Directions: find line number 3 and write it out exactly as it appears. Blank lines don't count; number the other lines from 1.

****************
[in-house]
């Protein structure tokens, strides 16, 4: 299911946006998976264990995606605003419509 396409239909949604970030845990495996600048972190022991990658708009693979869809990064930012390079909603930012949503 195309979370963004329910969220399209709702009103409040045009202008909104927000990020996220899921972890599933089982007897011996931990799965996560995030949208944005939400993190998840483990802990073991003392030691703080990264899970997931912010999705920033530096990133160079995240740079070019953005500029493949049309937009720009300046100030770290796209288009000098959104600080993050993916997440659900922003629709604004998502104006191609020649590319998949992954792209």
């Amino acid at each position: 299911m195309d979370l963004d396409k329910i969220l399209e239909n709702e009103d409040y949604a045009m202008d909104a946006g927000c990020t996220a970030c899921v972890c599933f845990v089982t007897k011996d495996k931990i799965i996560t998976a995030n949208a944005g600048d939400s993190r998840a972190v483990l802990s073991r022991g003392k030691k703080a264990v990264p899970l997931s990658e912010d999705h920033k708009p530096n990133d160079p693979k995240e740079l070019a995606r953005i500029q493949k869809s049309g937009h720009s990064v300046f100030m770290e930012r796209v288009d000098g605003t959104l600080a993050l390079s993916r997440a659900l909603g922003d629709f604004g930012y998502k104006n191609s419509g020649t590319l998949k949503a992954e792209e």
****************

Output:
């Amino acid at each position: 299911m195309d979370l963004d396409k329910i969220l399209e239909n709702e009103d409040y949604a045009m202008d909104a946006g927000c990020t996220a970030c899921v972890c599933f845990v089982t007897k011996d495996k931990i799965i996560t998976a995030n949208a944005g600048d939400s993190r998840a972190v483990l802990s073991r022991g003392k030691k703080a264990v990264p899970l997931s990658e912010d999705h920033k708009p530096n990133d160079p693979k995240e740079l070019a995606r953005i500029q493949k869809s049309g937009h720009s990064v300046f100030m770290e930012r796209v288009d000098g605003t959104l600080a993050l390079s993916r997440a659900l909603g922003d629709f604004g930012y998502k104006n191609s419509g020649t590319l998949k949503a992954e792209e």